I have a backlog of literally several hundred topics. Sure, I amassed them over a couple of year and really should dump all but the most recent couple of dozen already, but I ALWAYS have something to write about, always am able to fed that stream with no effot, and always have access to it when it comes time.

    ONE OF THE FEW Undisputed “wow this technology stuff can be a big win with no real down-side” examples. I’ve come across. Ever.

    I actually wrote ABOUT this subject, last spring. Dropbox got the same props: http://answerguy.com/2011/06/02/cloud-computing-business-change-browsers/

  • We all hit that wall sometimes. I find I get a lot of my ideas from unusual experiences. Try reading a “new”magazine that you wouldn’t normally pick up, or go somewhere you normally wouldn’t go to. I wrote a post about how blogging is like PBR (Professional Bull Riding) after a friend gave me a ticket to see a rodeo in NYC – something I would never have imagined doing a few months ago! I think Abdel’s idea of walk around the city has a similar effect.

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  • Good addition. I have been using Evernote more and more myself. Great organization tool!

  • Some would say that “bull” is my specialty and I didn’t even read that magazine!

  • This one made me smile, Mark :=)

    I try to gather ideas and thoughts in Evernote, and plan more rigorously in a spreadsheet. Obviously, the trick is to keep going. 

    I’ve done the “Ask Google” on the rare occasion, and Yes, checking keywords is a definite must. 

    The other tip I would add is go back to those old posts and rewrite them. I have a post on the inverted pyramid that gets so much daily traffic. It’s on my list of rewrites, definitely. 

    And of course, last but not least, my other tactic for combating writer’s block is to create a podcast based on an older post. Re-appropriating older content can definitely get you through the dry times. 

    And now off to plan something for tomorrow….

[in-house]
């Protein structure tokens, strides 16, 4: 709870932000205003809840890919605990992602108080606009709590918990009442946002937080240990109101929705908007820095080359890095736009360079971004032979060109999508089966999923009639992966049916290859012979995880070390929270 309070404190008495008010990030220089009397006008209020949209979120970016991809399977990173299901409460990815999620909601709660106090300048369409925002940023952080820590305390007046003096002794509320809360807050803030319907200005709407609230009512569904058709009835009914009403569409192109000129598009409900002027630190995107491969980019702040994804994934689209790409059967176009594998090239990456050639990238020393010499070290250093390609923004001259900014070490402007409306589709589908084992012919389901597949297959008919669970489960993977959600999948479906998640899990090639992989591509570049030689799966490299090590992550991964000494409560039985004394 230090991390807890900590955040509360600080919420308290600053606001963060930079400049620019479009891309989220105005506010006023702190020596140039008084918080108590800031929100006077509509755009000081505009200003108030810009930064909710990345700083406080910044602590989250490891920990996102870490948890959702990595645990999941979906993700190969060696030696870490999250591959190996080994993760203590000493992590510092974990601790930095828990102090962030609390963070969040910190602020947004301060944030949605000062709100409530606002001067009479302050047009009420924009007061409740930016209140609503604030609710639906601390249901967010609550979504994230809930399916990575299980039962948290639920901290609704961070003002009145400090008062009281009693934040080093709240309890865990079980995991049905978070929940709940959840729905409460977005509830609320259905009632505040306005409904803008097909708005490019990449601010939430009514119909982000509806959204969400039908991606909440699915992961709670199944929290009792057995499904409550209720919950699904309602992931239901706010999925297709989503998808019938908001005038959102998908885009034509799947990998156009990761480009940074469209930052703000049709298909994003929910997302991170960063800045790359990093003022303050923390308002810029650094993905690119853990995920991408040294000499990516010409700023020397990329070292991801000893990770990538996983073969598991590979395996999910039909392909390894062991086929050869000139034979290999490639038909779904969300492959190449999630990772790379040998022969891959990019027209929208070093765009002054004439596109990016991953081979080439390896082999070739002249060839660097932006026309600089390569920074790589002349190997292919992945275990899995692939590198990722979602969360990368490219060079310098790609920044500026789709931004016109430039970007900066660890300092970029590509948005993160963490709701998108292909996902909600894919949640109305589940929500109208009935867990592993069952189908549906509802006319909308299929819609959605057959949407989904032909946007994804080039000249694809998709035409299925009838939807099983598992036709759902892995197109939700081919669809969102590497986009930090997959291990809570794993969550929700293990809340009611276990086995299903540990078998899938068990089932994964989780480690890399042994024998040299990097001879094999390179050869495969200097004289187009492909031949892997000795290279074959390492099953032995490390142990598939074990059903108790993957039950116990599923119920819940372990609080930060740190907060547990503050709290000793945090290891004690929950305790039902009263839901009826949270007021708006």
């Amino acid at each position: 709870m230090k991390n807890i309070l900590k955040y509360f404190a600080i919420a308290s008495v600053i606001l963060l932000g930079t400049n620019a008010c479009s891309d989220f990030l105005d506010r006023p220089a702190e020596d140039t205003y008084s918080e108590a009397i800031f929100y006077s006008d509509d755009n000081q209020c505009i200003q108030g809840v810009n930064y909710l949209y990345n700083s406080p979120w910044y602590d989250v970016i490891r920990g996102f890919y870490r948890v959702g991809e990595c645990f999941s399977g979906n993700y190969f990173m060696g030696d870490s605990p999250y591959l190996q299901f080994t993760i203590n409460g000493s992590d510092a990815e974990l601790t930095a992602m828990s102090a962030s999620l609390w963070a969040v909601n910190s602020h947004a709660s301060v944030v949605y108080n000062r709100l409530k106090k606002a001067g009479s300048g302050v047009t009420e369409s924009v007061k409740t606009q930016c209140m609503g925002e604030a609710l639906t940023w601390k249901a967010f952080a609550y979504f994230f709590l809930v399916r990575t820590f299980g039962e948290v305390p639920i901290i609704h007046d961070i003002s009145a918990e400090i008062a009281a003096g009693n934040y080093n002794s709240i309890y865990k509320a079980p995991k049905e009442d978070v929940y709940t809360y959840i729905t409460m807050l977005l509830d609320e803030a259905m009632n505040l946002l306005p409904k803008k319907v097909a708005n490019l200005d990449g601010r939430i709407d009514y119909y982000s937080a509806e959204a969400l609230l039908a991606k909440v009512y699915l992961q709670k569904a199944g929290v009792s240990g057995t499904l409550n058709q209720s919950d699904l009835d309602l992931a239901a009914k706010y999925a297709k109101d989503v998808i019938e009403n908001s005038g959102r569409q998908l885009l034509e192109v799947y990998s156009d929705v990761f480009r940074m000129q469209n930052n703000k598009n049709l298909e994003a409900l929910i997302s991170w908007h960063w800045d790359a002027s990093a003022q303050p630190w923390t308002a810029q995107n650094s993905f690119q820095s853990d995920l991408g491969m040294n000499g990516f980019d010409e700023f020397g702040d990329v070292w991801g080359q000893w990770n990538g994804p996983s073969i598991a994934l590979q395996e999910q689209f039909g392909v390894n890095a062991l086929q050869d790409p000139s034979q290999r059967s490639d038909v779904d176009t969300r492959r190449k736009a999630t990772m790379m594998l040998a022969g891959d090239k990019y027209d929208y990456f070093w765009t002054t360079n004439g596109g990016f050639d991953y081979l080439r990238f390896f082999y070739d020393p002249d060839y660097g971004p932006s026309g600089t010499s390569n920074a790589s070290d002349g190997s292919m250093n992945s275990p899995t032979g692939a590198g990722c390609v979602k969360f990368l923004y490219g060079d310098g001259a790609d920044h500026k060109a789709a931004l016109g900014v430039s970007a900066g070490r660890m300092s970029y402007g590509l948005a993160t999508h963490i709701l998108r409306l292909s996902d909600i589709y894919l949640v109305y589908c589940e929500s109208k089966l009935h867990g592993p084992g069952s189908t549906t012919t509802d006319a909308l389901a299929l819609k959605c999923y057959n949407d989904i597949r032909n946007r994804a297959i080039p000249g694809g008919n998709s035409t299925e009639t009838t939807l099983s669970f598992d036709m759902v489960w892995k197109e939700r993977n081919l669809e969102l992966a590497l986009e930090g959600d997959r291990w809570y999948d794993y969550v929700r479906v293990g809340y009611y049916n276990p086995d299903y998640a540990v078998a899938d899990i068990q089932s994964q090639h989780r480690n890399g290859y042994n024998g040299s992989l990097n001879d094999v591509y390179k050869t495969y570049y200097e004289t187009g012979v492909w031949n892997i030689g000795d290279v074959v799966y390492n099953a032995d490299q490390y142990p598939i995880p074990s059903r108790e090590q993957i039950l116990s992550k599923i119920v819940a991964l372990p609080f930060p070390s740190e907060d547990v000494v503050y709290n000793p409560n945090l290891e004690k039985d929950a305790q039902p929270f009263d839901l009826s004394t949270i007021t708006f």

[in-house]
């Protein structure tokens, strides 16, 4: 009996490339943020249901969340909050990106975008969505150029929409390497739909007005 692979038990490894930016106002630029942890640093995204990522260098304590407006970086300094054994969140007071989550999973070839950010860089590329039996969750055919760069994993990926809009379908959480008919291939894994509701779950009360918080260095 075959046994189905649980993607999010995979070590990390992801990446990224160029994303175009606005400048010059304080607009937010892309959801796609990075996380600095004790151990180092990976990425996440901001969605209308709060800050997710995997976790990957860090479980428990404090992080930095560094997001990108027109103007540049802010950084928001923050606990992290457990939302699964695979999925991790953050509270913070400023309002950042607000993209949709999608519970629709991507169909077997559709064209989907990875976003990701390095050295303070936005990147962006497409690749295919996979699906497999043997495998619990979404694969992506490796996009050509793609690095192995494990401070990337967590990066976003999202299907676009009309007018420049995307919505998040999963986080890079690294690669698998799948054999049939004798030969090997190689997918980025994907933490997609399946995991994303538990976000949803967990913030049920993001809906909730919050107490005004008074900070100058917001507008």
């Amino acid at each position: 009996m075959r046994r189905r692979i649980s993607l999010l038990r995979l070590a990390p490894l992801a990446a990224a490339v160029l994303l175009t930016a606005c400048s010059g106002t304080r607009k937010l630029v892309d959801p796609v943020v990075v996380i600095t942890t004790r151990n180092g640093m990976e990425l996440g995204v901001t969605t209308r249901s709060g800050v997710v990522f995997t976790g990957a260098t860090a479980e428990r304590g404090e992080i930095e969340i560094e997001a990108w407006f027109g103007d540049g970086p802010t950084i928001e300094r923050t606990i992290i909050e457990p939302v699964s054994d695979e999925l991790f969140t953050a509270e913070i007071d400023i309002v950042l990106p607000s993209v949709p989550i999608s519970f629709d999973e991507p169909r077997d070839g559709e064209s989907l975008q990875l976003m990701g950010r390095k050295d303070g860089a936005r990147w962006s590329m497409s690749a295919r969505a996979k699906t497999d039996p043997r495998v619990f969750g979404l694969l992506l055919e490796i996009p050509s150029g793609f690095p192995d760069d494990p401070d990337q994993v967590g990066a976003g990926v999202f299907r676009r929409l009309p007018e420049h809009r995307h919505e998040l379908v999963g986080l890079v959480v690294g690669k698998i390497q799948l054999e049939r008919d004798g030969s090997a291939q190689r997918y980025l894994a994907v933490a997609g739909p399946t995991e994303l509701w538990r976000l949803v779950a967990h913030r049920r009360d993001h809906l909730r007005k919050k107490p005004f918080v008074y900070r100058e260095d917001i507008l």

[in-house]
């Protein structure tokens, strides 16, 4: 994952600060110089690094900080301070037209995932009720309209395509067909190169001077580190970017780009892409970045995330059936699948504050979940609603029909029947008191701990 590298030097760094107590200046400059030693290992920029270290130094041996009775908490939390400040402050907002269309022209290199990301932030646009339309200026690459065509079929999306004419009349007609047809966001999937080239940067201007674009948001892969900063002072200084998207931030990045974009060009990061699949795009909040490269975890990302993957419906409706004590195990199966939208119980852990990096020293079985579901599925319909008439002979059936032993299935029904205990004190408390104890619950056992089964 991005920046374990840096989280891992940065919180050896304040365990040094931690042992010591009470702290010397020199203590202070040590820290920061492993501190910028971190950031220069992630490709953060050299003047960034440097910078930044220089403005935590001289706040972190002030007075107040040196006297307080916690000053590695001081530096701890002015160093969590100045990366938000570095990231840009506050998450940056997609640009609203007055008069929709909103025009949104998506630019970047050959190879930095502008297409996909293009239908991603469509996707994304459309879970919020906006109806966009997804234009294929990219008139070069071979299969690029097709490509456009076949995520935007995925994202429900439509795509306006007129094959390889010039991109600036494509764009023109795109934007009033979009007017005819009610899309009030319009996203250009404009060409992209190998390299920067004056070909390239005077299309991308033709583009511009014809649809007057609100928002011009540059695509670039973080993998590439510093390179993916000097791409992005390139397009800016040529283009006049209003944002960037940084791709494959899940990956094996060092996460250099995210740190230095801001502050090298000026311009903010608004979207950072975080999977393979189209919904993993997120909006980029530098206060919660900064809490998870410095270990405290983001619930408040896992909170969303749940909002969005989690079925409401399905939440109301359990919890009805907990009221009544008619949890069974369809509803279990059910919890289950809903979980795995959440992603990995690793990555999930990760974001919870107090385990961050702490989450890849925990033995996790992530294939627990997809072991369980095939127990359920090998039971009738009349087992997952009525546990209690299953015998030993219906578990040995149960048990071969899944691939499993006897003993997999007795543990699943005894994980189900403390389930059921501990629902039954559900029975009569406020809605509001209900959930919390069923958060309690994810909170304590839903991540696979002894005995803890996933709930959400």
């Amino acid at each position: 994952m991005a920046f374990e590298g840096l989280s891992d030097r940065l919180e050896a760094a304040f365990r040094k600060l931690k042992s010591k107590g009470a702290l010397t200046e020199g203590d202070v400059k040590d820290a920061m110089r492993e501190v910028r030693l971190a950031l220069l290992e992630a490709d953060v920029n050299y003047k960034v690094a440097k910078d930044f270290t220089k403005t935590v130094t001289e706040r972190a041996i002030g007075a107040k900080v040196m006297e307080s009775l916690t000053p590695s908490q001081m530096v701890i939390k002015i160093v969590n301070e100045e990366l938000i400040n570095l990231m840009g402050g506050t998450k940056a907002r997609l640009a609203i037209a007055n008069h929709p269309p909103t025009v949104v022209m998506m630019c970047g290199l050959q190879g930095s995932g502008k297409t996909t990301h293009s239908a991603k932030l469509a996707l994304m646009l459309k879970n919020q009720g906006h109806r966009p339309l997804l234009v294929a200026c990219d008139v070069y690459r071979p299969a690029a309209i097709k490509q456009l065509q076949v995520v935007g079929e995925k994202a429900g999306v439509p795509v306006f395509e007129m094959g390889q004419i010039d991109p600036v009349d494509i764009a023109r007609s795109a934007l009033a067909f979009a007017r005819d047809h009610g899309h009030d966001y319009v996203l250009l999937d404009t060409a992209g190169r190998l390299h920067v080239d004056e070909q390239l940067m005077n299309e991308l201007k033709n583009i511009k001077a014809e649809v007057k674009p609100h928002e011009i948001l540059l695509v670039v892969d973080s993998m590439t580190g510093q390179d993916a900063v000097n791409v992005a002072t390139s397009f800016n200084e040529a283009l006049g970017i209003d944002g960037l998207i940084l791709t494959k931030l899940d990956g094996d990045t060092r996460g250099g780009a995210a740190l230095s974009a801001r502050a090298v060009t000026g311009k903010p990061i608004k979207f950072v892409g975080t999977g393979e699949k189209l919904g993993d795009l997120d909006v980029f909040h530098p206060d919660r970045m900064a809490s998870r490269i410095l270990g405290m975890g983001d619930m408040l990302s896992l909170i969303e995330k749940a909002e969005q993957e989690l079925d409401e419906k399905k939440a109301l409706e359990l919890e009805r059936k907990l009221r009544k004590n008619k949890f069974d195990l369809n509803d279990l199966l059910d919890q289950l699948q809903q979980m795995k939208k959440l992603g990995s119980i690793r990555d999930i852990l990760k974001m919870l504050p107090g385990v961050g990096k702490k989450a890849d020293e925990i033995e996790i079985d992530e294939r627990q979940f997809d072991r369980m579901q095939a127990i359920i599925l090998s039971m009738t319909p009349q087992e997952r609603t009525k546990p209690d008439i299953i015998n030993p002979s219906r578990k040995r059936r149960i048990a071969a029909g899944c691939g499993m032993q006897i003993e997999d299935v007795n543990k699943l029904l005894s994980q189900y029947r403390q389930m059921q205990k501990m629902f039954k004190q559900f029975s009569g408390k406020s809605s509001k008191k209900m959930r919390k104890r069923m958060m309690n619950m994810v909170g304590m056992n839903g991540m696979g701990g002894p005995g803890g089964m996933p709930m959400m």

• Andrew

    Nice post, Mark.  I like the idea of looking for questions on Linkedin.

  • All great ideas. Thanks for the spark on this one! 

  • Mark, great post as usual. If I may, I would like to add my two cents. One of the things that has worked very well for me has been  those posts which show vulnerability. So when I have blogged about mistakes I have made in my doctoring life, people have really listened and taken the time to comment. I find that writing about those mistakes is also good for the writer. Kind of like your advice to answer questions, only it is looking inside for the answers to why did I do that, and how can YOU avoid the mistake I made. It helps others relate, since we all make mistakes.

  • Hee.. I just wrote something like this Mark, even asked folks for ideas. Sometimes we get stuck; I say write about the movie you just saw or book you just read or TV show or cool marketing idea your favorite restaurant just tried; find ways to bring it back to the blog, back to keywords (which yes, need to do more of that). 

    I love @jonbuscall:disqus  idea of revisiting, reviving old posts; done that a few times. If ‘life’ inspires me in ways that are relevant to readers like @twitter-117500958:disqus sometimes I get lucky, manage to fire off a quick post. Actually I’m pretty quick with the drafts – have quite a little pile going – a thought or clever phrase gets in my head, fingers start a working; it’s the getting the things ‘publish’ button ready, that’s my wall. To get unstuck, I either find one that’s closest to done, gut it out; or clear the cobwebs, start from scratch. FWIW.

  • Jon I’m curious, do you use the Evernote app in your phone? I also use this method of gathering ideas, but 90% of the times I write them on my iPhone and later edit them with the desktop version.

  • Actually, yes. It’s the app I probably use most on the iPhone. I love the fact my notes sync and are available anywhere.
    Sent from my iPad

  • Just write. Sometimes we get ourselves so caught up in trying to create the best post over written we miss the forest for the trees. Just write and good things will come from it.

  • Yup. I’m all over that Jack!

  • I have not gone in blog revival mode yet but probably should. My audience has grown and they’ve missed some good stuff! Thanks Davina.

  • You mean people like hearing about mistakes their doctor made? : ) Couldn’t resist.  I know what you mean!  Thanks Alice!

  • Glad I could help Andrew.

  • Actually, they DO like hearing about mistakes their doctor made, and how their doctor has learned not to make that mistake again. 

  • Hi Mark, Writing about tech, I’m never at a loss for topics. In fact, I can’t get to all of the topics I want to cover. But I really like all of your ideas, especially searching for “what should I write about?” on Google. I never would have thought of that, but it’s brilliant.

    I also agree with Abel, taking a walk to clear your head works wonders. Showers have the same effect. 

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  • Rowland John

    Great posting. Great points.